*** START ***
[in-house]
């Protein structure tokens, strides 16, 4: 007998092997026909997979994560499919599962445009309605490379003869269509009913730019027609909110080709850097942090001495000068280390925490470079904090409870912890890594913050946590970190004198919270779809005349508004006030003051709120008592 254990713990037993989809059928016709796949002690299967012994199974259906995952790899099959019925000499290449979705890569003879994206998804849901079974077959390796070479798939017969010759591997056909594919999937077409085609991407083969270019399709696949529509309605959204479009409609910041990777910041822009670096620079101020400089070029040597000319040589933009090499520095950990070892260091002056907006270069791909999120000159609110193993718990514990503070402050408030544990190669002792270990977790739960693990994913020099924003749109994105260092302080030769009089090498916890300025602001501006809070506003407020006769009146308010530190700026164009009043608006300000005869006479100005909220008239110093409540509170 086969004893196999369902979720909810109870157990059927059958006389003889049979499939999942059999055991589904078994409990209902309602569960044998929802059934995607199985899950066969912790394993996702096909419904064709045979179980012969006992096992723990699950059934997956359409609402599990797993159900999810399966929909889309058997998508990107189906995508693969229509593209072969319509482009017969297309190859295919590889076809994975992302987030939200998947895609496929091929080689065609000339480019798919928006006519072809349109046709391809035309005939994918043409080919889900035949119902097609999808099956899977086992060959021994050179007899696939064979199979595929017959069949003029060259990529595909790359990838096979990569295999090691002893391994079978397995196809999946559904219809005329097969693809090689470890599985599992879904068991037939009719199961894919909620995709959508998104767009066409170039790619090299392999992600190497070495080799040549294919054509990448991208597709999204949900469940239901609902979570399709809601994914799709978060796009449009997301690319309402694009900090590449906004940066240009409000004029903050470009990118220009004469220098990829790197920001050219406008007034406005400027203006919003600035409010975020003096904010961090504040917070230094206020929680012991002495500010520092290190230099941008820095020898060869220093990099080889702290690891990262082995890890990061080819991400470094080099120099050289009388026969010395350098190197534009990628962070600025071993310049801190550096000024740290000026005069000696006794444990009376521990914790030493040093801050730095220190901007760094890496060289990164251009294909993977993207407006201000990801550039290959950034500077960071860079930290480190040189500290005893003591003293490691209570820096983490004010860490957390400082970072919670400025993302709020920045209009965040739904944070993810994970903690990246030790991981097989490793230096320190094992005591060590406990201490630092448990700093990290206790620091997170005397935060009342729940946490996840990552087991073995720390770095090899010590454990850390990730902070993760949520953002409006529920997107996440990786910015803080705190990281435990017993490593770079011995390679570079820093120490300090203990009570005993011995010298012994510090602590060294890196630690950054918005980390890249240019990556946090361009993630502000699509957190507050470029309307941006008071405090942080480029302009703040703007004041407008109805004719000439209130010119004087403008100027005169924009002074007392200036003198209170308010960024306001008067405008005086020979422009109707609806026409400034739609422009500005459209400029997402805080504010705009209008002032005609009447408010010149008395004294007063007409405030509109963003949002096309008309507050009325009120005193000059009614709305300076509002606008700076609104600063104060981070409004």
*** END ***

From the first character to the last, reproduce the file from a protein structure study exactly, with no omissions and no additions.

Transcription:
[in-house]
């Protein structure tokens, strides 16, 4: 007998092997026909997979994560499919599962445009309605490379003869269509009913730019027609909110080709850097942090001495000068280390925490470079904090409870912890890594913050946590970190004198919270779809005349508004006030003051709120008592 254990713990037993989809059928016709796949002690299967012994199974259906995952790899099959019925000499290449979705890569003879994206998804849901079974077959390796070479798939017969010759591997056909594919999937077409085609991407083969270019399709696949529509309605959204479009409609910041990777910041822009670096620079101020400089070029040597000319040589933009090499520095950990070892260091002056907006270069791909999120000159609110193993718990514990503070402050408030544990190669002792270990977790739960693990994913020099924003749109994105260092302080030769009089090498916890300025602001501006809070506003407020006769009146308010530190700026164009009043608006300000005869006479100005909220008239110093409540509170 086969004893196999369902979720909810109870157990059927059958006389003889049979499939999942059999055991589904078994409990209902309602569960044998929802059934995607199985899950066969912790394993996702096909419904064709045979179980012969006992096992723990699950059934997956359409609402599990797993159900999810399966929909889309058997998508990107189906995508693969229509593209072969319509482009017969297309190859295919590889076809994975992302987030939200998947895609496929091929080689065609000339480019798919928006006519072809349109046709391809035309005939994918043409080919889900035949119902097609999808099956899977086992060959021994050179007899696939064979199979595929017959069949003029060259990529595909790359990838096979990569295999090691002893391994079978397995196809999946559904219809005329097969693809090689470890599985599992879904068991037939009719199961894919909620995709959508998104767009066409170039790619090299392999992600190497070495080799040549294919054509990448991208597709999204949900469940239901609902979570399709809601994914799709978060796009449009997301690319309402694009900090590449906004940066240009409000004029903050470009990118220009004469220098990829790197920001050219406008007034406005400027203006919003600035409010975020003096904010961090504040917070230094206020929680012991002495500010520092290190230099941008820095020898060869220093990099080889702290690891990262082995890890990061080819991400470094080099120099050289009388026969010395350098190197534009990628962070600025071993310049801190550096000024740290000026005069000696006794444990009376521990914790030493040093801050730095220190901007760094890496060289990164251009294909993977993207407006201000990801550039290959950034500077960071860079930290480190040189500290005893003591003293490691209570820096983490004010860490957390400082970072919670400025993302709020920045209009965040739904944070993810994970903690990246030790991981097989490793230096320190094992005591060590406990201490630092448990700093990290206790620091997170005397935060009342729940946490996840990552087991073995720390770095090899010590454990850390990730902070993760949520953002409006529920997107996440990786910015803080705190990281435990017993490593770079011995390679570079820093120490300090203990009570005993011995010298012994510090602590060294890196630690950054918005980390890249240019990556946090361009993630502000699509957190507050470029309307941006008071405090942080480029302009703040703007004041407008109805004719000439209130010119004087403008100027005169924009002074007392200036003198209170308010960024306001008067405008005086020979422009109707609806026409400034739609422009500005459209400029997402805080504010705009209008002032005609009447408010010149008395004294007063007409405030509109963003949002096309008309507050009325009120005193000059009614709305300076509002606008700076609104600063104060981070409004």